tree tops

About Us – Past and the Present

You are advised that content may contain images and writings of persons deceased. Viewer Discretion is Advised.


‘For your loving kindness is before my eyes: and I have walked in your truth’.– Pslam 26:3

"Haere atu e hoa, haere, heare, haere" – Feb 2011

riri_mokoIt wasn't until 10.30am on Monday February 14, 2011 that Riri Moko's body was found amid river debris about 3km from where he was last seen crossing the river. The tragedy has devastated Riri´s family, close friends and the community of Maketu.

Riri is described as a quite yet encouraging and a remarkable uncle to his family. A busy man yet able to take the time to teach many aspiring hunters the art of bush-craft and caring for hunting dogs and horses. Many of the young hunters association have spent time with him one way or another. With this experience to call upon it is hard to believe he is gone and will be sadly missed.

An estimated 1500 people gathered at Whakaue Marae as the community came to a standstill to say goodbye Thursday February 17, 2011. Friends and family on horseback led Riri Moko to his final resting place, Wharekahu Urupa overlooking the seaside township of Maketu.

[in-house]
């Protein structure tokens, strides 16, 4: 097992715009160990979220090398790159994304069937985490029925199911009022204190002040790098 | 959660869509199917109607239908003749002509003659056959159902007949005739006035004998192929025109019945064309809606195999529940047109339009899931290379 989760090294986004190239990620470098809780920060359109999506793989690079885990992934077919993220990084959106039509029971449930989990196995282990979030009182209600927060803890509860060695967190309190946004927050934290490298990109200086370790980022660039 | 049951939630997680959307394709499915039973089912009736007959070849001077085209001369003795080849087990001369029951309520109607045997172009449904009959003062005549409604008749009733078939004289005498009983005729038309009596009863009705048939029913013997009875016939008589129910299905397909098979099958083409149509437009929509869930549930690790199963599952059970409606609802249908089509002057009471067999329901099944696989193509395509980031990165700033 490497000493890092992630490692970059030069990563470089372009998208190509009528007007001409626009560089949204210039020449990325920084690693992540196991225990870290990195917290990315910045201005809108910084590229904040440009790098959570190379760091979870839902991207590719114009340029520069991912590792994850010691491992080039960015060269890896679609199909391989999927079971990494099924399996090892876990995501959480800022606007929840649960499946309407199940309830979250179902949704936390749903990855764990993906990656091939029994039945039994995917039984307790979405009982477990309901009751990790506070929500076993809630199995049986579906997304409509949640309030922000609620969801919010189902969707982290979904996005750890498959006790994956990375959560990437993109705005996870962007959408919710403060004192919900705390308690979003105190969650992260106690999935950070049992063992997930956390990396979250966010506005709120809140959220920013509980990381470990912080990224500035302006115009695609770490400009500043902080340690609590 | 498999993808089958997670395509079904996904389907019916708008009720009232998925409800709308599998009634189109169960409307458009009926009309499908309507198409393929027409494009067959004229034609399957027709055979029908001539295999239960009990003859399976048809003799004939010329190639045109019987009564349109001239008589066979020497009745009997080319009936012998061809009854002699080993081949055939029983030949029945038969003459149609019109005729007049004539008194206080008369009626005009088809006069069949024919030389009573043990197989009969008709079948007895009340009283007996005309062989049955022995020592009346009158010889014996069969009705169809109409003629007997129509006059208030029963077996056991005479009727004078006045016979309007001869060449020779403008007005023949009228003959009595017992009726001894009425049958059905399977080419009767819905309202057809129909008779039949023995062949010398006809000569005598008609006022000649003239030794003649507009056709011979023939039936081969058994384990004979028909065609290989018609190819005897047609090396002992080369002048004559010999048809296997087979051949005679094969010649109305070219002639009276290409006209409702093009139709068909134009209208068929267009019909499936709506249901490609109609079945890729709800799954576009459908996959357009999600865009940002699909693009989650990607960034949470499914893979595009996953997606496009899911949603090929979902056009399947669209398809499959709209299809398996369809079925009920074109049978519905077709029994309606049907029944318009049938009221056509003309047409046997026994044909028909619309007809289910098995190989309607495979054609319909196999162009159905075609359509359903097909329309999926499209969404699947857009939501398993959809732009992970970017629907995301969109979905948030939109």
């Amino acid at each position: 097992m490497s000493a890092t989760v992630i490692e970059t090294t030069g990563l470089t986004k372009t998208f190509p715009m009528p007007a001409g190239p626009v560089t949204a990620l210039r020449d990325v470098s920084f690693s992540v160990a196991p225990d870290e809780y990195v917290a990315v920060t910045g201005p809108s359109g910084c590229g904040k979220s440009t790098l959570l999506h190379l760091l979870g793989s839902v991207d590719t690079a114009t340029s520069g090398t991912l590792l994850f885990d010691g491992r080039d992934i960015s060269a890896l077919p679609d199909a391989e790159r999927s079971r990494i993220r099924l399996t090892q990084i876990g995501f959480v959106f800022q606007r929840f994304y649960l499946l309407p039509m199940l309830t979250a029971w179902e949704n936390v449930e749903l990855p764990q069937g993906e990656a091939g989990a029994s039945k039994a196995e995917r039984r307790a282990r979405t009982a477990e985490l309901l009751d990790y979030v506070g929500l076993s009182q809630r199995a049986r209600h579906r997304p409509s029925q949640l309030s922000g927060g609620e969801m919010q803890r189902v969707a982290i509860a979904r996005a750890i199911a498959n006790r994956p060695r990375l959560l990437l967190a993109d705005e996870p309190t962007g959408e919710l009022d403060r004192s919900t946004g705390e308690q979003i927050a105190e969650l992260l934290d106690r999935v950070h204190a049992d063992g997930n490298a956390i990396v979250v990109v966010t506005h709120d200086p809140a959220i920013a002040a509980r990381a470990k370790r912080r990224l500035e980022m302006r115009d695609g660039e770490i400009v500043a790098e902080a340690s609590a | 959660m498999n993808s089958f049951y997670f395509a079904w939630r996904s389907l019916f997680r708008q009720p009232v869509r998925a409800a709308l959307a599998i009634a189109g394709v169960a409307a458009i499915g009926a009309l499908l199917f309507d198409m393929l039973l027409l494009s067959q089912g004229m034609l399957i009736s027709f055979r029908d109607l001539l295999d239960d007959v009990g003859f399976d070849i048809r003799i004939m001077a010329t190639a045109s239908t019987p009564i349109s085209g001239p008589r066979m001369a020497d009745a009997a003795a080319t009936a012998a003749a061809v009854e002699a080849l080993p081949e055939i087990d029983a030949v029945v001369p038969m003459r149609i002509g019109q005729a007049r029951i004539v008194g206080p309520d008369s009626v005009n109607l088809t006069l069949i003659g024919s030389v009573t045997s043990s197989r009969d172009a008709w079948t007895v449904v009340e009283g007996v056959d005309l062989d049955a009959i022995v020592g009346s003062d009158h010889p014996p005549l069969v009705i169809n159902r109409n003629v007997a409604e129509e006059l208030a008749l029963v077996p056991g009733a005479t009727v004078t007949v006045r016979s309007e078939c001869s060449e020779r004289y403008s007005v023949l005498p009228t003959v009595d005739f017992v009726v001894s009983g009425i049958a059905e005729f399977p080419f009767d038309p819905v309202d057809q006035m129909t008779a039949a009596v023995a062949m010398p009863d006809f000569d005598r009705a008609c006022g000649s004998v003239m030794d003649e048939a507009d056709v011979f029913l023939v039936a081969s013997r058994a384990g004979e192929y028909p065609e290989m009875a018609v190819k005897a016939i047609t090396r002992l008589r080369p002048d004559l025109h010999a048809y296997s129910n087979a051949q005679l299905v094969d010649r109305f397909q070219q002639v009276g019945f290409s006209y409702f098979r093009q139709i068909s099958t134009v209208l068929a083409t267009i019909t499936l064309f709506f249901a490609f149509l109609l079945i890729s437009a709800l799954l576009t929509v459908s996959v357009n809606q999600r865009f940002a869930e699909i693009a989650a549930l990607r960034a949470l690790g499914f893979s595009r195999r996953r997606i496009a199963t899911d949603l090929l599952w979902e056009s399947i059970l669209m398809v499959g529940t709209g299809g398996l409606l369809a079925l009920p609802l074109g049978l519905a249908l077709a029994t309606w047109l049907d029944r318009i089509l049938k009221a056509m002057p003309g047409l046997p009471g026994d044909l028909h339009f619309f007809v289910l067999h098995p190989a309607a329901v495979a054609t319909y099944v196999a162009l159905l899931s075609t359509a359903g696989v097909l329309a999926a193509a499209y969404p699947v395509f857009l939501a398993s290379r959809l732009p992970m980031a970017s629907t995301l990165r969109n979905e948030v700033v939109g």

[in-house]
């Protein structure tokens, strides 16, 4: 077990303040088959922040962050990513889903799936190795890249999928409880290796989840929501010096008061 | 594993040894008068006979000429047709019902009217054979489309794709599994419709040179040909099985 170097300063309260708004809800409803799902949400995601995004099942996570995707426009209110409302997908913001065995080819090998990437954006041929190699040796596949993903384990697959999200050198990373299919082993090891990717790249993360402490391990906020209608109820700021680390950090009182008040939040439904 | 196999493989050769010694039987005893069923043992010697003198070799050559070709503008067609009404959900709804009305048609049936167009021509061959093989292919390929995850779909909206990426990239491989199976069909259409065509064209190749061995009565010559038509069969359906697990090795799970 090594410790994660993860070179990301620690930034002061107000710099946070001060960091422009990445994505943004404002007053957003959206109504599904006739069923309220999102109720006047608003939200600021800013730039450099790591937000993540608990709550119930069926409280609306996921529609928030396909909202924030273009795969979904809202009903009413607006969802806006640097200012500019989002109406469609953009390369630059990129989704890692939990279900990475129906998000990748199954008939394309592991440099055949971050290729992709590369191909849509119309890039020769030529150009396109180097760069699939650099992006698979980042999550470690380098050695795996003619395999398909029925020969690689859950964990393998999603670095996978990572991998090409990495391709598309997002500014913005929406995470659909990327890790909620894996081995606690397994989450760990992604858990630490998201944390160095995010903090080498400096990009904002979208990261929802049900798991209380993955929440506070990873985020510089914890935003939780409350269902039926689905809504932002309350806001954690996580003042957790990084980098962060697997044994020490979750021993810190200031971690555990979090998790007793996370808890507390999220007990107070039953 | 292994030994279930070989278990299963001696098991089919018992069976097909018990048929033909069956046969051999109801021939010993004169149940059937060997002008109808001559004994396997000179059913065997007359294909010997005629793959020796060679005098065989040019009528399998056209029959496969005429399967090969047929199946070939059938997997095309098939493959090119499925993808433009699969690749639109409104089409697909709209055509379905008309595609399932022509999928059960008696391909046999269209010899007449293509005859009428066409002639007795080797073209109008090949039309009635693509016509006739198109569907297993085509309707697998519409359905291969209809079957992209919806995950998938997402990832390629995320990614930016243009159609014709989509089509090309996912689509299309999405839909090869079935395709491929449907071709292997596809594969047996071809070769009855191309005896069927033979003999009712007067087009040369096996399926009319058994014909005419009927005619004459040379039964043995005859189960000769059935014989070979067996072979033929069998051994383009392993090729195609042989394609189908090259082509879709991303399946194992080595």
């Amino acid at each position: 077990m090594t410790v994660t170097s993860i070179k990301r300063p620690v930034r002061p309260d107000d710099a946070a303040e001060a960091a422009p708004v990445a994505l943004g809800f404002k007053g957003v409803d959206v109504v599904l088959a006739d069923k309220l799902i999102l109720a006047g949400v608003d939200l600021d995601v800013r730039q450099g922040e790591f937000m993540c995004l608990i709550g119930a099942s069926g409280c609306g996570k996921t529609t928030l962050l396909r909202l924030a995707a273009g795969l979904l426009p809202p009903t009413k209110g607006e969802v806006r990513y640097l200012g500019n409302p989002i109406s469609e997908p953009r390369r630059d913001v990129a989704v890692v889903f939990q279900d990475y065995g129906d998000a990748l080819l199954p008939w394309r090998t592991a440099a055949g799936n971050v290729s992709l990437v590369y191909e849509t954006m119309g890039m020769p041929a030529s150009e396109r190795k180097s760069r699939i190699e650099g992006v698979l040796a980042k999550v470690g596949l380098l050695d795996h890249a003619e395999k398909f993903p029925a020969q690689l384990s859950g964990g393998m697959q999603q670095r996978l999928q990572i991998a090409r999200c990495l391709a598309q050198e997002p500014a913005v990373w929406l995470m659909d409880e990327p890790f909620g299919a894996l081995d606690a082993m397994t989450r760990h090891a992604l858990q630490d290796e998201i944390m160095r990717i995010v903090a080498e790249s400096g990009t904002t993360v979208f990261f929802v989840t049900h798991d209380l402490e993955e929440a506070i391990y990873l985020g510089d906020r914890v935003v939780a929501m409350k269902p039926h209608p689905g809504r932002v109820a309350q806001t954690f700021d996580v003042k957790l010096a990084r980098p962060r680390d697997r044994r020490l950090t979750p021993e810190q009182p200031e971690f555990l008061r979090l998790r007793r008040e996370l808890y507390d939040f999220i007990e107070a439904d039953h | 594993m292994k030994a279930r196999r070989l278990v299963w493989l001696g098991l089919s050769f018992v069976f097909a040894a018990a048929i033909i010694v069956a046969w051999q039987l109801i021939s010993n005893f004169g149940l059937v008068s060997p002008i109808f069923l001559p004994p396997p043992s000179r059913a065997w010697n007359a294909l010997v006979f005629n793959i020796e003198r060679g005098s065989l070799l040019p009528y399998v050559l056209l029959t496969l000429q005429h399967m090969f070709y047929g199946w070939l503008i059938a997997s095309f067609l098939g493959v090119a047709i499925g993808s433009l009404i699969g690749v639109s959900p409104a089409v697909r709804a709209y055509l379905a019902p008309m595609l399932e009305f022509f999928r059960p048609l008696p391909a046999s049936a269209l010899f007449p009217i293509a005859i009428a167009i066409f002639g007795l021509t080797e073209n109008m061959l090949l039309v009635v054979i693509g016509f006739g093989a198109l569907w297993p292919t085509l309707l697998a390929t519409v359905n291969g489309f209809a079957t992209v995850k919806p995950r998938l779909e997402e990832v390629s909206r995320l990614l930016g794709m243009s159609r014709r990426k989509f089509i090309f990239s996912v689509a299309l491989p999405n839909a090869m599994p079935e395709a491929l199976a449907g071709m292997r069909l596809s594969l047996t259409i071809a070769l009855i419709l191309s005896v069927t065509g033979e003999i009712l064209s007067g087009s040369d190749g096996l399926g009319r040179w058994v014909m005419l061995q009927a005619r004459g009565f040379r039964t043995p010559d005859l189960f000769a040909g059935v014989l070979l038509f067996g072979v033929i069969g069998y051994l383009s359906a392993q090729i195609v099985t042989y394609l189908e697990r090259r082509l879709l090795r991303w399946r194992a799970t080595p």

‘He mea Poroporoaki’ – Feb 2011

‘Portrait of a Lost Era’ – November 2009

pihopaAs a long time spokesperson for the Te Arawa branch of the Federation of Mäori Authorities (FoMA), Pihopa has raised a number of concerns about the way local authorities have historically managed Lake Rotorua and other water bodies in the district. While millions of dollars have been allocated to the local authorities to clean up the Lakes, Te Arawa FoMA kaumatua, Pihopa Kingi, says the money has been lost.

Over the past decade, an overload of chemical nutrients being pumped into local waters from sewerage, agricultural and forestry sites have continued to cause Lake Rotorua to reach dangerous levels of eutrophication. Current research estimates that 70% of nitrogen and 40% of current phosphate loading is of farm origin.

pihopa2"While the algae bloom as been controlled to some degree, it has not been eliminated. I have always been very disappointed in the way that the establishment has failed in the task of keeping all the lakes, rivers and streams in a reasonable state".

"There is a level of runoff, and our local Mäori authorities are working hard to reduce the runoff from the farms, but it is unfair because most of the historic pollution that has made the lake vulnerable has not come from Mäori".

"Te Arawa FoMA members are currently working towards a win-win solution with Environment Bay of Plenty and have developed a number of innovative approaches for cutting down nutrient loads from farms".

References Author: Mere Takoto Published: November 24, 2009 Posted in: Feature, Issue 4, Issue Four, Koha Articles

‘Warning against gathering shellfish in Bay of Plenty’ – Jan 2011

‘Maketu Rocks’ – Dec 2010